The exergue is the lowest part of a coin, divided from the rest by a horizontal line. It is usually found on the reverse; seldom on the side of the head and the words or letters form a straight line, while the rest of the legend is placed circularly. In coins of Roman Republic and Early Empire, the exergual inscriptions mark either Consular dates, or Senatorial authority (S C), or more frequently it directly applies to the subject on the reverse. In the late Roman and Byzantine periods, letters generally occupy the exergue which generally serve to indicate the cities in which they were struck. See below:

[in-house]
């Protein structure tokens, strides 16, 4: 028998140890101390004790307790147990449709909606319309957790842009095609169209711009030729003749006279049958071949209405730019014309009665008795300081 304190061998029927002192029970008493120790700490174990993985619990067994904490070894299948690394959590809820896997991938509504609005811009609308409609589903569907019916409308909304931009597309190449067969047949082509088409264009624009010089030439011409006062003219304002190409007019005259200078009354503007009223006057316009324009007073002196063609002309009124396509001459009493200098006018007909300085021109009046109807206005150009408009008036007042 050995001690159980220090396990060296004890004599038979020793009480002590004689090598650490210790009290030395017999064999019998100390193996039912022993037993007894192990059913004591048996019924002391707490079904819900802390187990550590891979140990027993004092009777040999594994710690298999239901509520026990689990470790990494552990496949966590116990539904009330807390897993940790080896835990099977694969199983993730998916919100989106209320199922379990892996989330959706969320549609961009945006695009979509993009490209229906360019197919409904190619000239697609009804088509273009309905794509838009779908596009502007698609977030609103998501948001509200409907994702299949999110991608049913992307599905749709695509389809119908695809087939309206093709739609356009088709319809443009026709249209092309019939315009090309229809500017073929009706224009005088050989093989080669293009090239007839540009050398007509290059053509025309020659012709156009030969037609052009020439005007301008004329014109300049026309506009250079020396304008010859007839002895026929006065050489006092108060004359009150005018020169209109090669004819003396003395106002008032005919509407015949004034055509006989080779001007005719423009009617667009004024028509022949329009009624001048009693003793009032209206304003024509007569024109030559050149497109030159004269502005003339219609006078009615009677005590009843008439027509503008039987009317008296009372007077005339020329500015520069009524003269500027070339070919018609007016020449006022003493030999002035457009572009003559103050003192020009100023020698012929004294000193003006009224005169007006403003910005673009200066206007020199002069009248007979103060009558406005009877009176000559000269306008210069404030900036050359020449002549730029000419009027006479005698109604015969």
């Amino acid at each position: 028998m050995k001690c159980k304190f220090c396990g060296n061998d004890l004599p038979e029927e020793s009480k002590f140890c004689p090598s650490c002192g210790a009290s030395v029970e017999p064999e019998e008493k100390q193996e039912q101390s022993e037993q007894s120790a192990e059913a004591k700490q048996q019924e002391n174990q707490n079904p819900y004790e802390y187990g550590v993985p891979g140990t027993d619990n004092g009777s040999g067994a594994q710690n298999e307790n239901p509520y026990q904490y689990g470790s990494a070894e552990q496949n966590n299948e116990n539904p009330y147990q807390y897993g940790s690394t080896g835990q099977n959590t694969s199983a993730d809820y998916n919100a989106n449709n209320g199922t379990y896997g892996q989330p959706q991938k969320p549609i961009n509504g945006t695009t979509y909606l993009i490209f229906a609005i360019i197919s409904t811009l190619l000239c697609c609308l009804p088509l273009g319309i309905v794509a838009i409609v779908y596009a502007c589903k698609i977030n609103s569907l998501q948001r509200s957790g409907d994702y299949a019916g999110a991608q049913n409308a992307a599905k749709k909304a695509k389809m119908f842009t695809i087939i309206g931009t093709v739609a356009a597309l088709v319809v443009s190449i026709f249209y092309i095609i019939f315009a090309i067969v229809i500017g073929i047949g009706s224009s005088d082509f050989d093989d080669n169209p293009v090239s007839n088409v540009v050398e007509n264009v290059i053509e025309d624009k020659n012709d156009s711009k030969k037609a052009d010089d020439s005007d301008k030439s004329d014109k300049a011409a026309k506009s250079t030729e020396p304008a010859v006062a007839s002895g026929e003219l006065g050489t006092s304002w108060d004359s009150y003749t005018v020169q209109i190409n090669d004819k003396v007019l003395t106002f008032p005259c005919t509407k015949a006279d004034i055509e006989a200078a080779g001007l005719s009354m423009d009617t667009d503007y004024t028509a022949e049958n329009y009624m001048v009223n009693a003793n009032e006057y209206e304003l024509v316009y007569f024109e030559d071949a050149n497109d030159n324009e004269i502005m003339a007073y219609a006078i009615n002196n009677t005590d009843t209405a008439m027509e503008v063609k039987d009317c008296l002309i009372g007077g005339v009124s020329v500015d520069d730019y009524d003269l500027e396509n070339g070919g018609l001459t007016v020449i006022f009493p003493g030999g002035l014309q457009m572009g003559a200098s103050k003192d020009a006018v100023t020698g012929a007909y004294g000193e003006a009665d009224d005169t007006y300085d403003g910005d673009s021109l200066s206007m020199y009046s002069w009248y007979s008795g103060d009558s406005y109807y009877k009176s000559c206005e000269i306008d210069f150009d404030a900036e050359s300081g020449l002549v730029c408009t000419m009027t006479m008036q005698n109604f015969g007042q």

This coin has "SMANTE" in its exergue, which stands for Sacra Moneta (sacred money) ANTioch (mint) E (5th officina).